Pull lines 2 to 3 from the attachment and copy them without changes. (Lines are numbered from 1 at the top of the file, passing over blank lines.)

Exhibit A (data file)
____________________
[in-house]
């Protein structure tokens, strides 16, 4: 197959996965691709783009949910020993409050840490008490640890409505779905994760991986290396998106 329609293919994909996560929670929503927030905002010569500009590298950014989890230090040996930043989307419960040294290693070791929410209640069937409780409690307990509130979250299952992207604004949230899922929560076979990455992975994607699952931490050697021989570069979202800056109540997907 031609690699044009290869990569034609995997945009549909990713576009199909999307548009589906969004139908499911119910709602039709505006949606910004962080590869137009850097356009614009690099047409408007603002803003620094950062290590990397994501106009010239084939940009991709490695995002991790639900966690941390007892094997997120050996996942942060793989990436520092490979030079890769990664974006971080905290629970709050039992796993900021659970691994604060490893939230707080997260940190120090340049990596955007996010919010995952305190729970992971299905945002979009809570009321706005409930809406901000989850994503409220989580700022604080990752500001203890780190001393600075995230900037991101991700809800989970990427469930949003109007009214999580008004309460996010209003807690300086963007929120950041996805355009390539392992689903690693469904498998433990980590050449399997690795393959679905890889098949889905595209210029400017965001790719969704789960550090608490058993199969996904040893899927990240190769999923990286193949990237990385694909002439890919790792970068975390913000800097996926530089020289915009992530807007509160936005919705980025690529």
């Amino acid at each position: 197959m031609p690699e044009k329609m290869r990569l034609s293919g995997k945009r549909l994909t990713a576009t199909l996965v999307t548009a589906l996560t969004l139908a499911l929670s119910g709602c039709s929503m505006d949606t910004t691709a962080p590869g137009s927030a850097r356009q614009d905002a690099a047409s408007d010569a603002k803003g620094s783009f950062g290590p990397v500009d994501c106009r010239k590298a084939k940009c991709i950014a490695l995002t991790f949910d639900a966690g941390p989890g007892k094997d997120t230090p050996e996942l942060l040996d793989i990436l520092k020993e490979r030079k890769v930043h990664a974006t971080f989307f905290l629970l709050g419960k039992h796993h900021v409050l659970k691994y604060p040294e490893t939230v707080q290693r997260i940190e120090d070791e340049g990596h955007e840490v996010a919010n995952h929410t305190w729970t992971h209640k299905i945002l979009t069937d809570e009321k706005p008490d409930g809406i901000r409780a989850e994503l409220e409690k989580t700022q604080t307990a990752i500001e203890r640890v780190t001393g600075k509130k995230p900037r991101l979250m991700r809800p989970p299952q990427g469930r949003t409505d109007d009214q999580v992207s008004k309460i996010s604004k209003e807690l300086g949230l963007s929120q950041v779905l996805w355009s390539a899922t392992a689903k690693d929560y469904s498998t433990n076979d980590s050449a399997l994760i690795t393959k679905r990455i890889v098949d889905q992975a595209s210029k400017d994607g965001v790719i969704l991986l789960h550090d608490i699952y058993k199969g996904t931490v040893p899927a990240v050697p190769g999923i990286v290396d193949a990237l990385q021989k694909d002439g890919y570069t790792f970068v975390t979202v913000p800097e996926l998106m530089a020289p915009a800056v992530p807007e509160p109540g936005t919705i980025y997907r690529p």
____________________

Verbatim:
């Protein structure tokens, strides 16, 4: 197959996965691709783009949910020993409050840490008490640890409505779905994760991986290396998106 329609293919994909996560929670929503927030905002010569500009590298950014989890230090040996930043989307419960040294290693070791929410209640069937409780409690307990509130979250299952992207604004949230899922929560076979990455992975994607699952931490050697021989570069979202800056109540997907 031609690699044009290869990569034609995997945009549909990713576009199909999307548009589906969004139908499911119910709602039709505006949606910004962080590869137009850097356009614009690099047409408007603002803003620094950062290590990397994501106009010239084939940009991709490695995002991790639900966690941390007892094997997120050996996942942060793989990436520092490979030079890769990664974006971080905290629970709050039992796993900021659970691994604060490893939230707080997260940190120090340049990596955007996010919010995952305190729970992971299905945002979009809570009321706005409930809406901000989850994503409220989580700022604080990752500001203890780190001393600075995230900037991101991700809800989970990427469930949003109007009214999580008004309460996010209003807690300086963007929120950041996805355009390539392992689903690693469904498998433990980590050449399997690795393959679905890889098949889905595209210029400017965001790719969704789960550090608490058993199969996904040893899927990240190769999923990286193949990237990385694909002439890919790792970068975390913000800097996926530089020289915009992530807007509160936005919705980025690529």
């Amino acid at each position: 197959m031609p690699e044009k329609m290869r990569l034609s293919g995997k945009r549909l994909t990713a576009t199909l996965v999307t548009a589906l996560t969004l139908a499911l929670s119910g709602c039709s929503m505006d949606t910004t691709a962080p590869g137009s927030a850097r356009q614009d905002a690099a047409s408007d010569a603002k803003g620094s783009f950062g290590p990397v500009d994501c106009r010239k590298a084939k940009c991709i950014a490695l995002t991790f949910d639900a966690g941390p989890g007892k094997d997120t230090p050996e996942l942060l040996d793989i990436l520092k020993e490979r030079k890769v930043h990664a974006t971080f989307f905290l629970l709050g419960k039992h796993h900021v409050l659970k691994y604060p040294e490893t939230v707080q290693r997260i940190e120090d070791e340049g990596h955007e840490v996010a919010n995952h929410t305190w729970t992971h209640k299905i945002l979009t069937d809570e009321k706005p008490d409930g809406i901000r409780a989850e994503l409220e409690k989580t700022q604080t307990a990752i500001e203890r640890v780190t001393g600075k509130k995230p900037r991101l979250m991700r809800p989970p299952q990427g469930r949003t409505d109007d009214q999580v992207s008004k309460i996010s604004k209003e807690l300086g949230l963007s929120q950041v779905l996805w355009s390539a899922t392992a689903k690693d929560y469904s498998t433990n076979d980590s050449a399997l994760i690795t393959k679905r990455i890889v098949d889905q992975a595209s210029k400017d994607g965001v790719i969704l991986l789960h550090d608490i699952y058993k199969g996904t931490v040893p899927a990240v050697p190769g999923i990286v290396d193949a990237l990385q021989k694909d002439g890919y570069t790792f970068v975390t979202v913000p800097e996926l998106m530089a020289p915009a800056v992530p807007e509160p109540g936005t919705i980025y997907r690529p």